entropy51 - 28-11-2009 at 13:45

Quote:
Any way my point is I thought about the same problem about sealing up the two sections until my common sence kicked in and I realized all I had to do is buy some very well named retort cement


For what it's worth, some of the 200 year old books on www.archive.org give recipes for "luting" or something like that. They used all kinds of strange ingredients, as you will see if you investigate. Is wonder if sodium silicate by itself will stand up to making phosphorus. What about some of the stuff made for repairing fireplace brick?

12AX7 - 29-11-2009 at 00:35

"Furnace Cement" is bonded with sodium silicate, as far as I know. Sticky stuff, and very thick (like clay) fresh from the bucket. It tends to skin over, so you'd probably end up with steam bubbles (or worse, cracked glass) if you tried using it directly on glass joints.

Tim

blogfast25 - 29-11-2009 at 06:43

Well, my TCP is ready to go but it's raining cats and dogs here.

From the standard heats of formation of TCP (-4,132 kJ/mol, Wiki), CaO (- 635 kJ/mol, Wiki) and Al2O3 (-1,676 kJ/mol, NIST) can be deduced that the standard heat of reaction of:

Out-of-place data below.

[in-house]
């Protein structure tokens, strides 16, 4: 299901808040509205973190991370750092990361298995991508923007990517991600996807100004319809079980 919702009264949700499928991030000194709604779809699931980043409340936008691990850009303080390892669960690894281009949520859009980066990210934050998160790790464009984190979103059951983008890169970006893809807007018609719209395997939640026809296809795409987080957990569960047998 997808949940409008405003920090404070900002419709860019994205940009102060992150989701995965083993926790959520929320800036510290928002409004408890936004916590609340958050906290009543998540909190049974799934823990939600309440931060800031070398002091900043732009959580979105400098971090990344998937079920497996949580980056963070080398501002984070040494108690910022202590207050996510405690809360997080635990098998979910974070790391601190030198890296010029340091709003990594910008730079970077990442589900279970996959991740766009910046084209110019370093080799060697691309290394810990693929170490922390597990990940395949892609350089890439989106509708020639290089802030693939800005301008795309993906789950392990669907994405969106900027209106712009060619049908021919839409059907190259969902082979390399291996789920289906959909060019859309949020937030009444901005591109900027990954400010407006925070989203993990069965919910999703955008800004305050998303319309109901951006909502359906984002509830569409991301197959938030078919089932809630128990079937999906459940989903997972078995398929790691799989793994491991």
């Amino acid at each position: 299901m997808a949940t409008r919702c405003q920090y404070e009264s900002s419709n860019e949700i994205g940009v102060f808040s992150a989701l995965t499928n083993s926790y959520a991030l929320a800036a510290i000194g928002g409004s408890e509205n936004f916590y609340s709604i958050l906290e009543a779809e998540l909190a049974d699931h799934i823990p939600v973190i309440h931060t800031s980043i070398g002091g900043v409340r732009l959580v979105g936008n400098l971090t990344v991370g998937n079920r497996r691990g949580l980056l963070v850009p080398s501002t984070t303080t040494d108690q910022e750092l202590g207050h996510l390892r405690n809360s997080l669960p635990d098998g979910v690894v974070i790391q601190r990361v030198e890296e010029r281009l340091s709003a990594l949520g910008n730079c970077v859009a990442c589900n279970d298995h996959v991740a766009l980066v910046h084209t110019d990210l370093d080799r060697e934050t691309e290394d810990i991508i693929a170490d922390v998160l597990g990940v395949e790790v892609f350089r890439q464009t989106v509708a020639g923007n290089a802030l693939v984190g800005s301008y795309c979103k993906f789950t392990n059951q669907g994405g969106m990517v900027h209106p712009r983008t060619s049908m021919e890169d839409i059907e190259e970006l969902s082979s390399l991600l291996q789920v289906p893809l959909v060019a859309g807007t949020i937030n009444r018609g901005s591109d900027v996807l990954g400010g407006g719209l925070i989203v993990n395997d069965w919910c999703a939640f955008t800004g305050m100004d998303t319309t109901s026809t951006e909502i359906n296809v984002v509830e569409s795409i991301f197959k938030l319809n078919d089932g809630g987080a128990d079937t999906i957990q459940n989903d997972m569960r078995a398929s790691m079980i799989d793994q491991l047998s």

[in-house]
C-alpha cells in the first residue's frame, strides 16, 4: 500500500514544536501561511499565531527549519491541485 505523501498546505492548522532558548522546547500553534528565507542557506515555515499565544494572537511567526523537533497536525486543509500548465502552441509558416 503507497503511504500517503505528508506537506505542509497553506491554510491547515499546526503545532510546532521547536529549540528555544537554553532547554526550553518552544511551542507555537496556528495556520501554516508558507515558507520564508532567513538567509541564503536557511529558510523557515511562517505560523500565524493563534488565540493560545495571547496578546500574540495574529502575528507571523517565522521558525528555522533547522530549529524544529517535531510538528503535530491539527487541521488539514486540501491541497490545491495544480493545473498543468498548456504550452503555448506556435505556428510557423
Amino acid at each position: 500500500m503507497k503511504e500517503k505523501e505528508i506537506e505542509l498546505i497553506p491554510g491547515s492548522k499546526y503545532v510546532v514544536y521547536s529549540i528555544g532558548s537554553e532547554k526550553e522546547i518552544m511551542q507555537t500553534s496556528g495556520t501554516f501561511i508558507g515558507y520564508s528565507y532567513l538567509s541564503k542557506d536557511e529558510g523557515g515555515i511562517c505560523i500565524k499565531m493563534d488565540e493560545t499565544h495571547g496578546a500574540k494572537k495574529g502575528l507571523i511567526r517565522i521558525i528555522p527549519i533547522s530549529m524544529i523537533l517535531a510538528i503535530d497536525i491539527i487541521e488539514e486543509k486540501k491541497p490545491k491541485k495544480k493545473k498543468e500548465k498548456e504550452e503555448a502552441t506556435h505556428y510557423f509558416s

Ca3(PO4)2 + 10/3 Al ---> 3 CaO + 5/3 Al2O3 + 2 P

must be about -566 kJ/mol (of TCP). That's pretty exothermic, almost as high as the HoF of CaO!

Hopefully the rain clears up later today or tomorrow...

blogfast25 - 1-12-2009 at 11:21

Well, well, well, somewhat unexpectedly I couldn't get the mixture of Ca3(PO4)2 powder = 1 mol, Al powder = 10/3 mol to light using a bit of KClO3/Al mix and a piece of Mg ribbon.

It was a small test: total batch weight 4.75 g.

I will now add some CaSO4/Al booster mix, the formulation will then be:

Ca3(PO4)2.............1 mol
CaSO4....................0.4 mol
Al...............................4.4 mol

The CaSO4 booster reacts like this:

CaSO4 +8/3 Al ---> CaS + 4/3 Al2O3

and will hopefully provide the missing heat.

garage chemist - 1-12-2009 at 12:42

You need either SiO2, or calcium metaphosphate, Ca(PO3)2. CaO will not form in this reaction.
All you will get from Al and orthophosphate is phosphide.


blogfast25 - 1-12-2009 at 14:50

Quote: Originally posted by garage chemist  
You need either SiO2, or calcium metaphosphate, Ca(PO3)2. CaO will not form in this reaction.
All you will get from Al and orthophosphate is phosphide.



What makes you so sure of that?

garage chemist - 1-12-2009 at 19:22

There are cartridges for rodent eradication that consist of a simple phosphate-aluminum mixture. When ignited, they burn like thermite, but slower, producing a slag containing phosphide which then reacts with aerial and soil moisture generating phosphine.